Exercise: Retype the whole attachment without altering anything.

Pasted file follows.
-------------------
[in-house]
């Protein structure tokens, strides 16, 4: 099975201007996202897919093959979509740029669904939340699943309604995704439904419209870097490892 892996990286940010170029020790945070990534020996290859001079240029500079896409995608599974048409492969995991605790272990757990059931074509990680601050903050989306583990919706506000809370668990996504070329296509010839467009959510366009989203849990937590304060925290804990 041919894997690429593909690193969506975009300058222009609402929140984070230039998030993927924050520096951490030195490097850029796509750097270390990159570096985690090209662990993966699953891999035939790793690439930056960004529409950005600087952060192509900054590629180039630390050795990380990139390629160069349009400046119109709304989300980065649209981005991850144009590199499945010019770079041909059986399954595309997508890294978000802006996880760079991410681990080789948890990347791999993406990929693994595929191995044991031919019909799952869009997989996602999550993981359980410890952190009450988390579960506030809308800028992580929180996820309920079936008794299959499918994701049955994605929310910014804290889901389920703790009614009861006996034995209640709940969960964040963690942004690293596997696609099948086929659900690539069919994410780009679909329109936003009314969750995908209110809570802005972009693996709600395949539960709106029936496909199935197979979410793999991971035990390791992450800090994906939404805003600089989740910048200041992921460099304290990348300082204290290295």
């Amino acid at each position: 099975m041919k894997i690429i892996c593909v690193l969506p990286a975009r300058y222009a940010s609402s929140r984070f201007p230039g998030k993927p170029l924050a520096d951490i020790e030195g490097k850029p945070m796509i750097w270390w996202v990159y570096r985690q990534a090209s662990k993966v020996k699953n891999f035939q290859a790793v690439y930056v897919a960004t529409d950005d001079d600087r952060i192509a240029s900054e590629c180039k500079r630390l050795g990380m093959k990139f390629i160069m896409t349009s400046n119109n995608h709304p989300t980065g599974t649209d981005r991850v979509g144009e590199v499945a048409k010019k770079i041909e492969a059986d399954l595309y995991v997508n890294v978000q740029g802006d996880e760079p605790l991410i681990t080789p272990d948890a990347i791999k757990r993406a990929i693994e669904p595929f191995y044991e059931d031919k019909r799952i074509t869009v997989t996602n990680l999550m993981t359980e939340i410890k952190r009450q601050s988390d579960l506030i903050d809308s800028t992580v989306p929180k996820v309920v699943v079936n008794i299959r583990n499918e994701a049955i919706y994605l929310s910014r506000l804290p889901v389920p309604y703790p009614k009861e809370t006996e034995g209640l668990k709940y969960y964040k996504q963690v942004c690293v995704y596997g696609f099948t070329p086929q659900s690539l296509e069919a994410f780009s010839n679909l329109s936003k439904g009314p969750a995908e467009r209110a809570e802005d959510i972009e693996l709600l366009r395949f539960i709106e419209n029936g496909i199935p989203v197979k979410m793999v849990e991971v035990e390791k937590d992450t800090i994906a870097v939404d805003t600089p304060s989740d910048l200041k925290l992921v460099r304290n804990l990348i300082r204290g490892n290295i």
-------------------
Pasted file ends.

[in-house]
């Protein structure tokens, strides 16, 4: 099975201007996202897919093959979509740029669904939340699943309604995704439904419209870097490892 892996990286940010170029020790945070990534020996290859001079240029500079896409995608599974048409492969995991605790272990757990059931074509990680601050903050989306583990919706506000809370668990996504070329296509010839467009959510366009989203849990937590304060925290804990 041919894997690429593909690193969506975009300058222009609402929140984070230039998030993927924050520096951490030195490097850029796509750097270390990159570096985690090209662990993966699953891999035939790793690439930056960004529409950005600087952060192509900054590629180039630390050795990380990139390629160069349009400046119109709304989300980065649209981005991850144009590199499945010019770079041909059986399954595309997508890294978000802006996880760079991410681990080789948890990347791999993406990929693994595929191995044991031919019909799952869009997989996602999550993981359980410890952190009450988390579960506030809308800028992580929180996820309920079936008794299959499918994701049955994605929310910014804290889901389920703790009614009861006996034995209640709940969960964040963690942004690293596997696609099948086929659900690539069919994410780009679909329109936003009314969750995908209110809570802005972009693996709600395949539960709106029936496909199935197979979410793999991971035990390791992450800090994906939404805003600089989740910048200041992921460099304290990348300082204290290295």
């Amino acid at each position: 099975m041919k894997i690429i892996c593909v690193l969506p990286a975009r300058y222009a940010s609402s929140r984070f201007p230039g998030k993927p170029l924050a520096d951490i020790e030195g490097k850029p945070m796509i750097w270390w996202v990159y570096r985690q990534a090209s662990k993966v020996k699953n891999f035939q290859a790793v690439y930056v897919a960004t529409d950005d001079d600087r952060i192509a240029s900054e590629c180039k500079r630390l050795g990380m093959k990139f390629i160069m896409t349009s400046n119109n995608h709304p989300t980065g599974t649209d981005r991850v979509g144009e590199v499945a048409k010019k770079i041909e492969a059986d399954l595309y995991v997508n890294v978000q740029g802006d996880e760079p605790l991410i681990t080789p272990d948890a990347i791999k757990r993406a990929i693994e669904p595929f191995y044991e059931d031919k019909r799952i074509t869009v997989t996602n990680l999550m993981t359980e939340i410890k952190r009450q601050s988390d579960l506030i903050d809308s800028t992580v989306p929180k996820v309920v699943v079936n008794i299959r583990n499918e994701a049955i919706y994605l929310s910014r506000l804290p889901v389920p309604y703790p009614k009861e809370t006996e034995g209640l668990k709940y969960y964040k996504q963690v942004c690293v995704y596997g696609f099948t070329p086929q659900s690539l296509e069919a994410f780009s010839n679909l329109s936003k439904g009314p969750a995908e467009r209110a809570e802005d959510i972009e693996l709600l366009r395949f539960i709106e419209n029936g496909i199935p989203v197979k979410m793999v849990e991971v035990e390791k937590d992450t800090i994906a870097v939404d805003t600089p304060s989740d910048l200041k925290l992921v460099r304290n804990l990348i300082r204290g490892n290295i």